Tip #5- Read up on current events and ancient events (dragons are immortal. Grudges that started a thousand years ago are still relevant)
Here’s a list of some good books that can do a great job of bringing you up to speed.
The Crimes of Seacinder by Verathyx Redclaw
A Civil War Without Equal by Arragoc Bloodpeak
Flood and Flame (A History of Draconic and Naiadic relations) by Lukira Seacinder
Night and Day (Or the tale of two kings during the invasion of the east) by Darra Nightsand and Althazor Silverhorn
The Sun Rises by Allyxi Darkflame
The Unlit Years (The Time before Dragon Unification) Neal Tuvoc, Head of Archeology at the Tower of Merrell
If you can’t locate any of them, here’s eight highlights you should remember:
1- The dragons at some point unified into four countries of varying degrees of centralization.
Sunflame unified the North and West kingdoms by virtue of being the son of both reigning monarchs.
2- Sunflame invaded and then obliterated the South. He attempted to do the same to the East, but due to the opposing king being a much better military strategist, despite being vastly outnumbered, he prolonged the war by centuries. The East eventually surrendered, but Sunflame was so impressed by his opponent that he let him continue ruling it with almost complete autonomy.
3- The Naiads caused the great flood that sank much of the Western Dragon homeland under the sea, including the capital which is why they relocated to the traditional Northern capital of Caeg.
4– After Sunflame’s death, there was a massive Civil War that initiated the Demon War. The only important thing to remember that came out of that was Volcanira is now queen.
5– The dragon queen’s been missing for a decade and the council controlling things in her stead are incompetent (don’t tell them that).
6– The family that has ruled the eastern dragons since before human civilization began, have been massacred and exiled from their own seat of power, all in an extreme display of disproportionate retribution.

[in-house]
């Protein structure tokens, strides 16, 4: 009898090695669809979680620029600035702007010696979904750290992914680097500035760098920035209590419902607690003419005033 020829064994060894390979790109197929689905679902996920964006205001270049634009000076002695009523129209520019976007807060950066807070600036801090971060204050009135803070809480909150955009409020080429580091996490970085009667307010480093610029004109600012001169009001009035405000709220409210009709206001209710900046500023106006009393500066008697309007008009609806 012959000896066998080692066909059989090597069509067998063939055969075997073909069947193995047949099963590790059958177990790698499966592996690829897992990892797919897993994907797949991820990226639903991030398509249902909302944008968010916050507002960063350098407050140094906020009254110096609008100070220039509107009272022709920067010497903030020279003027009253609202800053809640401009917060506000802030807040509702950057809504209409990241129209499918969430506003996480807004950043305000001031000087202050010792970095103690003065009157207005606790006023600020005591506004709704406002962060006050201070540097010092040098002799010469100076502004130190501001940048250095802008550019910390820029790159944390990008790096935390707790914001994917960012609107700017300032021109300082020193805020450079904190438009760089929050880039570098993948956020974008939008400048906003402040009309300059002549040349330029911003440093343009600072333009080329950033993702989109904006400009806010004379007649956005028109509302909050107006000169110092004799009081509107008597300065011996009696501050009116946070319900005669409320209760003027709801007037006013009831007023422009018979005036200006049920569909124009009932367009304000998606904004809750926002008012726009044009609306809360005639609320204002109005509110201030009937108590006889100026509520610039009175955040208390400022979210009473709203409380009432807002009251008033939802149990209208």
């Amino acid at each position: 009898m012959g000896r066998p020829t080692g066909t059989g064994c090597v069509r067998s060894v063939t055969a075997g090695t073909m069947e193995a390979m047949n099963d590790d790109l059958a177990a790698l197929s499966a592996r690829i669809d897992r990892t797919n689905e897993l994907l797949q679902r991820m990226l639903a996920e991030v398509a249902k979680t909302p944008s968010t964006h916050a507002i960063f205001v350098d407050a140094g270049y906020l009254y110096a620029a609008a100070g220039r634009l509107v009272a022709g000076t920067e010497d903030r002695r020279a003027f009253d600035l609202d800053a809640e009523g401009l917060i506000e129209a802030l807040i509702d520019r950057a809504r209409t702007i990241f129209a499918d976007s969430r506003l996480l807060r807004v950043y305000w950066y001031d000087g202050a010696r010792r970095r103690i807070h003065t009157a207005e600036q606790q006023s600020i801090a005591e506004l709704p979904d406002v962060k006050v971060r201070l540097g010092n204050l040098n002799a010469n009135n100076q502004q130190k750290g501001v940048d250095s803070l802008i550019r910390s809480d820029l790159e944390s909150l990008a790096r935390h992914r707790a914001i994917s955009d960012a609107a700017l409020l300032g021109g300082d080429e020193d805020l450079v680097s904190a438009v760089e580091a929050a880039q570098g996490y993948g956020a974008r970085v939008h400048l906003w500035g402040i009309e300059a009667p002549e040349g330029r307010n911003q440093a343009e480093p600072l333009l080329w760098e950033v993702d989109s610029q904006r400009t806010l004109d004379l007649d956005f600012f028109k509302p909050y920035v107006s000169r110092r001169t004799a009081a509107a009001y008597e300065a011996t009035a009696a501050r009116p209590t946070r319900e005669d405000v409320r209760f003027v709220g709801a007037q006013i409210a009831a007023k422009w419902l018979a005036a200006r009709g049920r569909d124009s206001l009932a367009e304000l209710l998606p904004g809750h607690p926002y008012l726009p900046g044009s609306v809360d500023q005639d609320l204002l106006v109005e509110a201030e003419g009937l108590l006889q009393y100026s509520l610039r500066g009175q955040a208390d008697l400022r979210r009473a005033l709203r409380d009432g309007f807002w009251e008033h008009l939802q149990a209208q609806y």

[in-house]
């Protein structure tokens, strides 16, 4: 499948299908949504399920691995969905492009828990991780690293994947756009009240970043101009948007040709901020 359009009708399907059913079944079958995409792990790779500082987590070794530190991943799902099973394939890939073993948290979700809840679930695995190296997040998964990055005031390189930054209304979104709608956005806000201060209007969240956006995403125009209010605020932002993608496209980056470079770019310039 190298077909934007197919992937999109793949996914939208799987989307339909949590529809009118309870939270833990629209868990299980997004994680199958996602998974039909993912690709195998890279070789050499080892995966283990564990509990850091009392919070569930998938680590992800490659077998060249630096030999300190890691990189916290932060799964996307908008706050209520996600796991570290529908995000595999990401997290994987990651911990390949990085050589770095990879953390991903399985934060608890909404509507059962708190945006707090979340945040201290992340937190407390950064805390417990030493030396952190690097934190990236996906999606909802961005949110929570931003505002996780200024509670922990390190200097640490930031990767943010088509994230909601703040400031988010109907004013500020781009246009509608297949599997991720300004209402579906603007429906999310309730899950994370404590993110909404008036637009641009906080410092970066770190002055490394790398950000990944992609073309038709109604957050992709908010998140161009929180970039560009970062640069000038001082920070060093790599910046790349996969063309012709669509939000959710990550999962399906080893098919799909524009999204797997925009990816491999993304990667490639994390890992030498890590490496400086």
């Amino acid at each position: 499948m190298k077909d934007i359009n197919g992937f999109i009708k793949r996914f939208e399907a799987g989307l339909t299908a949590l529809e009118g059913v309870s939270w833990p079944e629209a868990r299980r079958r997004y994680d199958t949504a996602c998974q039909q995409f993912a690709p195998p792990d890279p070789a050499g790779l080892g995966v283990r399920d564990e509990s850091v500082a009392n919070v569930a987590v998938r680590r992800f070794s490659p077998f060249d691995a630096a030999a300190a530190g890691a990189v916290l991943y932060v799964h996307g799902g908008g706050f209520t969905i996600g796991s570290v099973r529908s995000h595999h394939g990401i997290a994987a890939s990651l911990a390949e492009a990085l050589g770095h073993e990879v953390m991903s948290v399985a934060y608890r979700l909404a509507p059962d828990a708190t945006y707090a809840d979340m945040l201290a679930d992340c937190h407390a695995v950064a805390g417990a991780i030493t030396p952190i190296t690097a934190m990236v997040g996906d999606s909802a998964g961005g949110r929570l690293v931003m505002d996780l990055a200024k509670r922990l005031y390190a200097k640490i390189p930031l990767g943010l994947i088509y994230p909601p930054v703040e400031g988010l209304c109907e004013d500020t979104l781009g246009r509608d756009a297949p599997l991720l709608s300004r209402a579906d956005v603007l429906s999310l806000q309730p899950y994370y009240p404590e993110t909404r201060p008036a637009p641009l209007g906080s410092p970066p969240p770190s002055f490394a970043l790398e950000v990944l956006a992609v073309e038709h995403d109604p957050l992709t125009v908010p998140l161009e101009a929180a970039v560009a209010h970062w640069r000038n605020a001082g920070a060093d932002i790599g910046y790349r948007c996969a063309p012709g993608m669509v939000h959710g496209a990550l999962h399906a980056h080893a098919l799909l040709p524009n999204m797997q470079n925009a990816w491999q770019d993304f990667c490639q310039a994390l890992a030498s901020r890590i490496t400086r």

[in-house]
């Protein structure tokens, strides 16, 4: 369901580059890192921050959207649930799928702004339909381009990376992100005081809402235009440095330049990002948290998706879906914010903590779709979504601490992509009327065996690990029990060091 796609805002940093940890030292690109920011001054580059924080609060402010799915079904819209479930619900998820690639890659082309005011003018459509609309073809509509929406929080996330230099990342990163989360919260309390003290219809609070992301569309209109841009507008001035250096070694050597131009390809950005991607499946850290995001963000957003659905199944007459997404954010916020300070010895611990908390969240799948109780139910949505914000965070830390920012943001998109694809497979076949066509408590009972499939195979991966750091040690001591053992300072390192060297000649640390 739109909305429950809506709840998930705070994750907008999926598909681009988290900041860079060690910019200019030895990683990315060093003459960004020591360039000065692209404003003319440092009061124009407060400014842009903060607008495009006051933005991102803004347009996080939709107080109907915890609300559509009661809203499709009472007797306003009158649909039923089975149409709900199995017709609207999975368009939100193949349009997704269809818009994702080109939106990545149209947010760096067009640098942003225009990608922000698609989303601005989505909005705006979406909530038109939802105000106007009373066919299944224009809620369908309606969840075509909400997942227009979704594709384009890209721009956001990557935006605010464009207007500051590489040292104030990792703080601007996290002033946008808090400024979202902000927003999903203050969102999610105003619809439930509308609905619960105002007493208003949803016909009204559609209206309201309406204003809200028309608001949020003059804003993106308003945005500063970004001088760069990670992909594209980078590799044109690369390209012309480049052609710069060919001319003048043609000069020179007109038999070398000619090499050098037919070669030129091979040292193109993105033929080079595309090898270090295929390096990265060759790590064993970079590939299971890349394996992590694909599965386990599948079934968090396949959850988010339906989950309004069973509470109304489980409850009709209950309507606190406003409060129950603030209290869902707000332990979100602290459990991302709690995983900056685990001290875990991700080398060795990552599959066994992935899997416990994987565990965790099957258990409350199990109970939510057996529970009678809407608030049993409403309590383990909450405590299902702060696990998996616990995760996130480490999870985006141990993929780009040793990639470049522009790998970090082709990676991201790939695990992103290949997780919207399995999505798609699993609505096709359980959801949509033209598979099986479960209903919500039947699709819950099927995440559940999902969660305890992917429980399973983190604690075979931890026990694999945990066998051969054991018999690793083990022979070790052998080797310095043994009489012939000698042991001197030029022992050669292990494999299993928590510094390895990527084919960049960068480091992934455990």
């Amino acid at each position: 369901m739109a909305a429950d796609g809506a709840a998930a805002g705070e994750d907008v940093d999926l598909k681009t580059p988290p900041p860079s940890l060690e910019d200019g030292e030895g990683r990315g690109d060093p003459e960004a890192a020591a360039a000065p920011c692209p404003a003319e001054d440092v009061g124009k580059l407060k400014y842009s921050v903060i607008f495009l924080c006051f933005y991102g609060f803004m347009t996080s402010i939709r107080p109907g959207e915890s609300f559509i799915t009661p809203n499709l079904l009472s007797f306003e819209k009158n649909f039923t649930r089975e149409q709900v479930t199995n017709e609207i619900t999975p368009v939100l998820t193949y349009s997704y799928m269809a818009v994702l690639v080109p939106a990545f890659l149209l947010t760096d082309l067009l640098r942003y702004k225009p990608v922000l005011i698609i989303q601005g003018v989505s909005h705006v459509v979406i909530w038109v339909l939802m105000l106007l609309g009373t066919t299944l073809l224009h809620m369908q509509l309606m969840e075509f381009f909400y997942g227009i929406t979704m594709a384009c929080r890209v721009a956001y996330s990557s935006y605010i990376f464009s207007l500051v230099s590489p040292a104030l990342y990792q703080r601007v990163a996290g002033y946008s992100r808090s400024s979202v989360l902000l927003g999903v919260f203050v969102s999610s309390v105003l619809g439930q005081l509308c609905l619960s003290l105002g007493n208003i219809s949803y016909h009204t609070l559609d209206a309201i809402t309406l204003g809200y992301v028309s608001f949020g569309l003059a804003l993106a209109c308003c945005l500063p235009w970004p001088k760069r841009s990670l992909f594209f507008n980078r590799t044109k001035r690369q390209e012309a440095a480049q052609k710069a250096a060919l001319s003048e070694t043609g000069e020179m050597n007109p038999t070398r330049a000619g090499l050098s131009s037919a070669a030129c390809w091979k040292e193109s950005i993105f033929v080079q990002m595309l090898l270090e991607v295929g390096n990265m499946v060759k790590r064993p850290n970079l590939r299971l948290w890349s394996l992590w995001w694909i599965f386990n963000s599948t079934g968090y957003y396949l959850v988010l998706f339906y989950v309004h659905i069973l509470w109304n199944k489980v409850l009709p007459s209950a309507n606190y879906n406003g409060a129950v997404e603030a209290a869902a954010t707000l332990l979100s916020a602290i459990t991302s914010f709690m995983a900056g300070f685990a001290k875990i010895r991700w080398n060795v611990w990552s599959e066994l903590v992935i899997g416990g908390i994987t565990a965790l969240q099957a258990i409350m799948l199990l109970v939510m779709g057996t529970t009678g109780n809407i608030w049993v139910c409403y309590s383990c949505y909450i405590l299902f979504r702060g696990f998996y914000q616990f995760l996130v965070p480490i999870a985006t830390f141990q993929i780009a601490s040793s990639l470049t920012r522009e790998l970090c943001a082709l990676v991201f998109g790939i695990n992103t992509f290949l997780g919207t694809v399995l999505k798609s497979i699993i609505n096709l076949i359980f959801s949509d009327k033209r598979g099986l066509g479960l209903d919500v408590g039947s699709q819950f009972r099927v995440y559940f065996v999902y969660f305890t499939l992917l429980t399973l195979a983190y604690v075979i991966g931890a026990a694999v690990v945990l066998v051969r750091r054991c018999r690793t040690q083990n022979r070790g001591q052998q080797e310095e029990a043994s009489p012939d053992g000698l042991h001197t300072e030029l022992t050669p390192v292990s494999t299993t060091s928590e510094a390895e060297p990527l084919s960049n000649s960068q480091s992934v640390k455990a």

7– The committee of western and northern dragons trying to rule Verthinon in their stead are highly unpopular to the eastern populace and if you encounter any riots or things of that sort, that’s probably what they’re protesting.
8– I self exiled myself from the kingdom. Why? Because I have standards.
Tip #6- Wear Fireproof clothing
This one is self explanatory. If you don’t have access to actual fireproof materials, check your local apothecary or alchemist. They often can brew a fireproofing solution to pour on your clothes and equipment for you.
Tip #7- Do not take souvenirs
Not all dragons are materialistic, but all of them have a very clear distinction between other people’s possessions and their own. If they explicitly give you something, like not just hand you it, but say, “I want you to take this home with you” Then yeah, of course, take it. Many would be very insulted if you didn’t, seeing it as a sign that you think their gift unworthy of you.
However, don’t just take a candlestick because you think it would be fun to tell your neighbors that you got it from a dragon’s lair. The dragon will notice it’s missing, will track you down, and will be very pissed. The candle is theirs, after all.
Tip #8- Don’t try to mediate a dragon argument or brawl.
If two dragons start a heated discussion (pun absolutely intended), your natural impulse may be to try to calm them both down. You may think “if they are fighting, they may accidentally hurt me!” And though that could technically happen, I absolutely think trying to get between them is way more dangerous than just sitting back and letting their fiery tempers run their course. If they actually come to blows, your go-to safety procedure should be to back up and give them some space. There isn’t really a “safe distance” or at least one you can feasibly get to (we have to remember these combatants can fly), but giving them a better chance of noticing you and avoiding you is ideal. Remember, they aren’t trying to hurt you; they are trying to hurt someone else. You don’t want to be in the middle of it.